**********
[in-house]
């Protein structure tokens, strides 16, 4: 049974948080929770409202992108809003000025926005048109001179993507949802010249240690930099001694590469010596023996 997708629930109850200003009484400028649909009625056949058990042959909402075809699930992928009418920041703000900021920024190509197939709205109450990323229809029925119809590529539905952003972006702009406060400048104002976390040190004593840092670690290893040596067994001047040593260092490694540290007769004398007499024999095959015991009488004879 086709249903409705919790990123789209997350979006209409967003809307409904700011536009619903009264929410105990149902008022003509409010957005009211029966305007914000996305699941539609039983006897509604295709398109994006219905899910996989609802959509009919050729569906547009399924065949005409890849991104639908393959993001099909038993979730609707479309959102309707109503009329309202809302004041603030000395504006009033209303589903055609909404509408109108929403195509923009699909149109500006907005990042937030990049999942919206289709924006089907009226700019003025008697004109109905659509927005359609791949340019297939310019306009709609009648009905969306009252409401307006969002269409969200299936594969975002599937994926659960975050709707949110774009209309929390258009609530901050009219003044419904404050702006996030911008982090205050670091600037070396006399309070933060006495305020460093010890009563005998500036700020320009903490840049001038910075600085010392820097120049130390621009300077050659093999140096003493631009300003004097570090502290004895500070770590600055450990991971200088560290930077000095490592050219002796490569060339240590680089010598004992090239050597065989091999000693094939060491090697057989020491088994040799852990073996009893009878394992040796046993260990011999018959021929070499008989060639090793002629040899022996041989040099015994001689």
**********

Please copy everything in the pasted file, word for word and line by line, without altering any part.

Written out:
[in-house]
């Protein structure tokens, strides 16, 4: 049974948080929770409202992108809003000025926005048109001179993507949802010249240690930099001694590469010596023996 997708629930109850200003009484400028649909009625056949058990042959909402075809699930992928009418920041703000900021920024190509197939709205109450990323229809029925119809590529539905952003972006702009406060400048104002976390040190004593840092670690290893040596067994001047040593260092490694540290007769004398007499024999095959015991009488004879 086709249903409705919790990123789209997350979006209409967003809307409904700011536009619903009264929410105990149902008022003509409010957005009211029966305007914000996305699941539609039983006897509604295709398109994006219905899910996989609802959509009919050729569906547009399924065949005409890849991104639908393959993001099909038993979730609707479309959102309707109503009329309202809302004041603030000395504006009033209303589903055609909404509408109108929403195509923009699909149109500006907005990042937030990049999942919206289709924006089907009226700019003025008697004109109905659509927005359609791949340019297939310019306009709609009648009905969306009252409401307006969002269409969200299936594969975002599937994926659960975050709707949110774009209309929390258009609530901050009219003044419904404050702006996030911008982090205050670091600037070396006399309070933060006495305020460093010890009563005998500036700020320009903490840049001038910075600085010392820097120049130390621009300077050659093999140096003493631009300003004097570090502290004895500070770590600055450990991971200088560290930077000095490592050219002796490569060339240590680089010598004992090239050597065989091999000693094939060491090697057989020491088994040799852990073996009893009878394992040796046993260990011999018959021929070499008989060639090793002629040899022996041989040099015994001689």